I don’t know whether a keen understanding of a Goliath’s limited power would have stopped Reynolds from embarking on his campaign, but he certainly didn’t do this alone. Career-building prosecutors, and all that profit from the California prison industry (including any companies doing business with the system) are among those benefiting from his grief—and, perhaps, from his daughter’s death.
Gladwell’s encounter with Reynolds is part of a problem we all, increasingly, live with. Three Strikes came into existence during the first decade of widespread sex offender registries. Consider the parallels:
Patty Wetterling, whose 11-year-old son Jacob disappeared in 1989, began promoting sex offender registration laws in 1990. In 1991, a Minnesota law was passed. In 1994, the Jacob Wetterling Sex Offender Registration Act was part of President Clinton’s Crime Bill. Another federal law, the Adam Walsh Act, received support, over the years, from grieving parents and was passed in 2006. Like Three Strikes, all these laws were championed to protect or vindicate the powerless. They are broader than you’d expect.
Sex offender registration has been used to punish children who would have been scolded for playing doctor in 1988, to imprison women who sell sex to survive, to criminalize high school students in consensual romantic relationships. Children younger than Jacob Wetterling was at the time of his abduction have been branded as sex offenders. One critic of sex offender registration in recent years is Patty Wetterling. Her principled opposition to a law she once lobbied for is rather inspiring, for our largest mistakes are the hardest to acknowledge.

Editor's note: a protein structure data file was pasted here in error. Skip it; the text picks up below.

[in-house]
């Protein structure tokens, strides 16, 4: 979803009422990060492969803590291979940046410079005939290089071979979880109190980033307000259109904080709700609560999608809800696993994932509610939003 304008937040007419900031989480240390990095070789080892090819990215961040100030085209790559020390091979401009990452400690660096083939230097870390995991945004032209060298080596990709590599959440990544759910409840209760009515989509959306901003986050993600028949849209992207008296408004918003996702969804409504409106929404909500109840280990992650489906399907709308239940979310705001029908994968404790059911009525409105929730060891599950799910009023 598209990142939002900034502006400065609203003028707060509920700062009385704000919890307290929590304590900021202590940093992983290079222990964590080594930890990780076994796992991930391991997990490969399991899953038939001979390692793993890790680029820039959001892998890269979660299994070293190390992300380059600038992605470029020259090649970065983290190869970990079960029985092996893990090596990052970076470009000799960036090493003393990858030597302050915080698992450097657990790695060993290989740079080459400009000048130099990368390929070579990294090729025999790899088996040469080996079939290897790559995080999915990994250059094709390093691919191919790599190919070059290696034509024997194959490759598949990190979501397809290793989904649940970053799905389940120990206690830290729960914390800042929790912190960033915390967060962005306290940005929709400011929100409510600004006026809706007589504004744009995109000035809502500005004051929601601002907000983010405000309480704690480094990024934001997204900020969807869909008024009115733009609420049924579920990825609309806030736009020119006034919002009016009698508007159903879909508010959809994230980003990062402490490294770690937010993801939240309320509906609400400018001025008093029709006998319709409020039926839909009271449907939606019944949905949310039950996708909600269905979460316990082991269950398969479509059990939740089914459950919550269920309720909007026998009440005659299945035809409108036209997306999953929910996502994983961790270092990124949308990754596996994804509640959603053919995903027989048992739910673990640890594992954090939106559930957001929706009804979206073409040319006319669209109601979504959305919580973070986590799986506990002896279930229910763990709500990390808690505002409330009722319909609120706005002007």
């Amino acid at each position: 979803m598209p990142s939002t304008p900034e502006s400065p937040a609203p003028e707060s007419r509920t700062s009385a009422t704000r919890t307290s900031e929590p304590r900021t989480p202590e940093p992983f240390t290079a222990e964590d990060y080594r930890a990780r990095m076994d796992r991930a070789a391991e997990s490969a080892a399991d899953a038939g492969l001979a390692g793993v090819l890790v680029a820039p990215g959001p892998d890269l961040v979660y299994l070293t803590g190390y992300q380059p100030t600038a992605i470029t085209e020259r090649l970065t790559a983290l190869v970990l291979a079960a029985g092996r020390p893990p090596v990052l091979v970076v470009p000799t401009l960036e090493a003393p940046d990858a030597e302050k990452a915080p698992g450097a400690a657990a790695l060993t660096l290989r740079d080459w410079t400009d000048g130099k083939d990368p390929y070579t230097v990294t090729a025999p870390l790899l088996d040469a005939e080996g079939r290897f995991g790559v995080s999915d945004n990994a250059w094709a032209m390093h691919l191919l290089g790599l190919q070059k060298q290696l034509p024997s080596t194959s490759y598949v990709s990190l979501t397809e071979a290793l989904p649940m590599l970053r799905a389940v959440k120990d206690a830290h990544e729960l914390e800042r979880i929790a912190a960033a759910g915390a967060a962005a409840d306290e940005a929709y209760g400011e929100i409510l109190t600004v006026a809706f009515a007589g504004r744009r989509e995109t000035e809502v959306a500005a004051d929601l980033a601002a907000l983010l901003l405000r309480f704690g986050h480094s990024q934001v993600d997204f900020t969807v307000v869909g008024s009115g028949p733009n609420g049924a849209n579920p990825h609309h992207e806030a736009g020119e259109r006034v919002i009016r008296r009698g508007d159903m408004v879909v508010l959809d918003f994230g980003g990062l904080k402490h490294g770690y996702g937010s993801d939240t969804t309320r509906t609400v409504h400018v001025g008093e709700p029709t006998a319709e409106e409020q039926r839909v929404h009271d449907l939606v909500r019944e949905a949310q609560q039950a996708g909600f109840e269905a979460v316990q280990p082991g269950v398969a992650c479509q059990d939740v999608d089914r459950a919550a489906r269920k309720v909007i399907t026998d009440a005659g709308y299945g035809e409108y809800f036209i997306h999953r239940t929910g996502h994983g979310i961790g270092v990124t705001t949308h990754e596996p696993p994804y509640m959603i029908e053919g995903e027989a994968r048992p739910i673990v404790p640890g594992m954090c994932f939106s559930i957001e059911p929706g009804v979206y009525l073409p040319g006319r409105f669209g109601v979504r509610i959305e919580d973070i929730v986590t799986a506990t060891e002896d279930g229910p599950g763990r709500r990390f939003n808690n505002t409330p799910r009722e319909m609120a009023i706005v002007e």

It’s not just that people misread state power. It’s worse. By positioning yourself as the underdog, you can humiliate others, destroy lives, misuse your government’s power and maybe even get a bad law passed. People who see their struggles in David and Goliath terms are naive and often dangerous. Sometimes, as Gladwell shows us, they influence the justice system and create lasting damage.
On Twitter and elsewhere, “Check your privilege” has become the underdog’s political putdown du jour, a stone in every David’s virtual sling. Underdogs exist across the political spectrum—left, right, libertarian, feminist, antifeminist—and they have more in common than they care to admit. I don’t know whether Gladwell would agree with me, but I think the time has come for every David to check his conscience. Or hers.
Hachette Book Group